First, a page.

First, Chanuka is certainly one of the most popular Jewish holidays. However, a disproportionately few number of people know what the name of the holiday really means. Chanukah corresponded to the rededication of the Temple in Jerusalem after its desecration by Antiochus and his troops in his wars with the Maccabees.
The word "Chanuka" means "dedication" and is based on the Hebrew root: "chet, nun, kof." The Hebrew word for "education," chinuch, is based on the same Hebrew root, so I would not be drifting too far a field in suggesting that education, dedication and yes, Chanuka are all related.
The second piece of the puzzle comes from Pir-kei A-vot which states "im ein ke-mach ein To-rah. Where there is no flour, there is no Torah." Flour is seen as the basic ingredient of food (interpreted to mean money) is necessary to support education.
A third aspect of Chanuka is the concept of Chanuka gelt, gifts of money to the poor (or by extension to charitable institutions such as the temple) to support our mission to educate ourselves and the next generation. To be sure we work hard at it but we, as a congregation, are subsidized to a large extent by our teaching staff: most work for stipends rather than salaries.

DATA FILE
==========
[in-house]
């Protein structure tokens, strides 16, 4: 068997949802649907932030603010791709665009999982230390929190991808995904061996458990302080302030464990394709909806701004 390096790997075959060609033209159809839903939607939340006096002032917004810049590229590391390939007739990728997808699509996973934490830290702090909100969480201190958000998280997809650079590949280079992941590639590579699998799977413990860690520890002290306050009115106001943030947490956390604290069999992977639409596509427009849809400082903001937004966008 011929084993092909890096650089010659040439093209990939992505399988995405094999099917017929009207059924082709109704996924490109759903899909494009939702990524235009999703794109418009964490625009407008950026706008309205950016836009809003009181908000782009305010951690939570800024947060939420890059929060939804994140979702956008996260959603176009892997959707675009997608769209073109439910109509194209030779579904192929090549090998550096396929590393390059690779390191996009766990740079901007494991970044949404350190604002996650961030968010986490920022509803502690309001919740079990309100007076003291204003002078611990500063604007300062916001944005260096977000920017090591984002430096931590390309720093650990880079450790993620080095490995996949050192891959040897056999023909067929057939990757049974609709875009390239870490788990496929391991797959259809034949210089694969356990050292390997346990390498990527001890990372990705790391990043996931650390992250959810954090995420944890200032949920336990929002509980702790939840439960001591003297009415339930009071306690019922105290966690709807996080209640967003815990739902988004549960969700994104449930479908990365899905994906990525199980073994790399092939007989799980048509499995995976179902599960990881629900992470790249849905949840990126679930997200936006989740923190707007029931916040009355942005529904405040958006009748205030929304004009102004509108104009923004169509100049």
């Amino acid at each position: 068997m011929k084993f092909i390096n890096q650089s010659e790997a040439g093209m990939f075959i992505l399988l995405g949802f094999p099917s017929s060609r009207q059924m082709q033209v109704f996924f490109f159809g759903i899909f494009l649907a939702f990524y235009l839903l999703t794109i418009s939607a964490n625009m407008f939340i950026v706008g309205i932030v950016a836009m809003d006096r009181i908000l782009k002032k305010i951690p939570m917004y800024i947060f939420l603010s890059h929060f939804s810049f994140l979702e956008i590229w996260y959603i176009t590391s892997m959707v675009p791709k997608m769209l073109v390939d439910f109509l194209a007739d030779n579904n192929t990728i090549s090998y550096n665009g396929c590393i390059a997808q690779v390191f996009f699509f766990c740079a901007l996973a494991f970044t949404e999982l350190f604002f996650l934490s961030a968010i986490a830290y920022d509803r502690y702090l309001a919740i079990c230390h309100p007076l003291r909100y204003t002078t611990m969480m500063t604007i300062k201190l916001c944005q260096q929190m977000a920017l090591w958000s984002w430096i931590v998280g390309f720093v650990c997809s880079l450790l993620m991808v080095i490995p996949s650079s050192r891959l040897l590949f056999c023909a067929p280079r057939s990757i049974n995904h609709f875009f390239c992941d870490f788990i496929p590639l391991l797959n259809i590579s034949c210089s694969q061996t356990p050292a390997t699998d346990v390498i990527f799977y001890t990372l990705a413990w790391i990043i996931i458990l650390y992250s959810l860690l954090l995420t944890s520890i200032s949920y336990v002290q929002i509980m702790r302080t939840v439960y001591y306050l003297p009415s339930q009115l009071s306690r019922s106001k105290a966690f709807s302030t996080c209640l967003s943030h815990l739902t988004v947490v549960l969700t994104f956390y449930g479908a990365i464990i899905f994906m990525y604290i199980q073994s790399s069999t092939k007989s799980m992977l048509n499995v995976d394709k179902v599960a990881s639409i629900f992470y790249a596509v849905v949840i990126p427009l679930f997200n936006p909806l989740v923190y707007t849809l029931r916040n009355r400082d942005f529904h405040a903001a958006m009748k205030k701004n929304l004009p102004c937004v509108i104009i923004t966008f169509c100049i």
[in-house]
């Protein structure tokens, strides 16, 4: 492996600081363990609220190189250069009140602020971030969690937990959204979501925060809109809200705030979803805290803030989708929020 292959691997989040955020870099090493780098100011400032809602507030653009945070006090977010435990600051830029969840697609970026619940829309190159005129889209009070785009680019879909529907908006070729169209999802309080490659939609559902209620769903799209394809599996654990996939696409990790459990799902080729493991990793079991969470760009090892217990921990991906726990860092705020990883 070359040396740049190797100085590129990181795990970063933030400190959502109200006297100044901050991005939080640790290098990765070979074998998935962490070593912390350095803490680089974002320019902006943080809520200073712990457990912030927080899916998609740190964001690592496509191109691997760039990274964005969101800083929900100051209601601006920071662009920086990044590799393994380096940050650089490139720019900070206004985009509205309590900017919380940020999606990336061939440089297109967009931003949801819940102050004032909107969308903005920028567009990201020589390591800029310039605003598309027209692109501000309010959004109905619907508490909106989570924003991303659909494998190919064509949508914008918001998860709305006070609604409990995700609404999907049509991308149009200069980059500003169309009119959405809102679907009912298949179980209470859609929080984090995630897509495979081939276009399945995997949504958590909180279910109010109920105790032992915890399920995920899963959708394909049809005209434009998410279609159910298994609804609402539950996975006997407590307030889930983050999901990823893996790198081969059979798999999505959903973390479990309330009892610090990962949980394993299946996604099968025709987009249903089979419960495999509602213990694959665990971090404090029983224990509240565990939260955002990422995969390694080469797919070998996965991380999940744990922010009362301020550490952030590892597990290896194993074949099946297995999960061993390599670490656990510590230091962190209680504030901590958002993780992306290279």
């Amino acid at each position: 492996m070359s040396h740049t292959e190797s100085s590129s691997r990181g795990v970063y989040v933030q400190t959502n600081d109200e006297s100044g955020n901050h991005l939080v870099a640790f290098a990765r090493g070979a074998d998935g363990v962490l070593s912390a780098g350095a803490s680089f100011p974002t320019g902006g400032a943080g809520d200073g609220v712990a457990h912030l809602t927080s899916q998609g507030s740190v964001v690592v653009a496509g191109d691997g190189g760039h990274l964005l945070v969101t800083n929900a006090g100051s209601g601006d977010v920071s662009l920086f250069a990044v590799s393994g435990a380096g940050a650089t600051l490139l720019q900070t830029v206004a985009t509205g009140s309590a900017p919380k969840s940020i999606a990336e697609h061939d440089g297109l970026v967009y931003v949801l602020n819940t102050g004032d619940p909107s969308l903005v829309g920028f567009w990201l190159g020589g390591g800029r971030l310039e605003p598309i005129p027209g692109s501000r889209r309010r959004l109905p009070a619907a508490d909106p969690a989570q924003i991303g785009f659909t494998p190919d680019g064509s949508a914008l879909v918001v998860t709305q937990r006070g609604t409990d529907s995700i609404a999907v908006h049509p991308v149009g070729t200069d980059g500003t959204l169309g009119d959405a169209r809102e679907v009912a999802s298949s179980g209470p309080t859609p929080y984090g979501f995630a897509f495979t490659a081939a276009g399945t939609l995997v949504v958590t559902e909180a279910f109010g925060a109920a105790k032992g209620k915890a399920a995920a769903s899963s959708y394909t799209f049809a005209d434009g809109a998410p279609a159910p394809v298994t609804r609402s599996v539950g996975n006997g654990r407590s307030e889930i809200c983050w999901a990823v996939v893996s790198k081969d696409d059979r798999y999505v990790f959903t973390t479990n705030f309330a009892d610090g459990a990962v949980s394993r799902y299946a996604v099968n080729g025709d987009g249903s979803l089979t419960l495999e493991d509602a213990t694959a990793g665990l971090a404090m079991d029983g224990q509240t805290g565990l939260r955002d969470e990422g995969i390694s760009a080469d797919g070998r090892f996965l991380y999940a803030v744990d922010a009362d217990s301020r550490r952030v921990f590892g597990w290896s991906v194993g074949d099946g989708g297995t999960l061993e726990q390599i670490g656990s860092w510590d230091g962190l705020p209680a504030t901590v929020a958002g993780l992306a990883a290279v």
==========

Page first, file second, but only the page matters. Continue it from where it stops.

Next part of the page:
And the last piece of the puzzle comes courtesy of the IRS. Donations (i.e. Chanuka gelt) gifted to Betenu before January 1, 2008 will yield you a "returned gift" from the IRS when you fill out your taxes next spring.
There is an old joke about a new group moving to the east side of town who want to start a new synagogue. Not knowing how to go about it, they decide to ask the people who run the synagogue on the west side of town. The easterner asks, "How do you start a synagogue?" The westerner responds, "The first thing you need is a deficit!" If the westerner's reply is accurate, we at Betenu are surely successful!
From Karen and me, best wishes to you all for a Happy Chanuka and a healthy and prosperous 2008.
Joshua L. Segal
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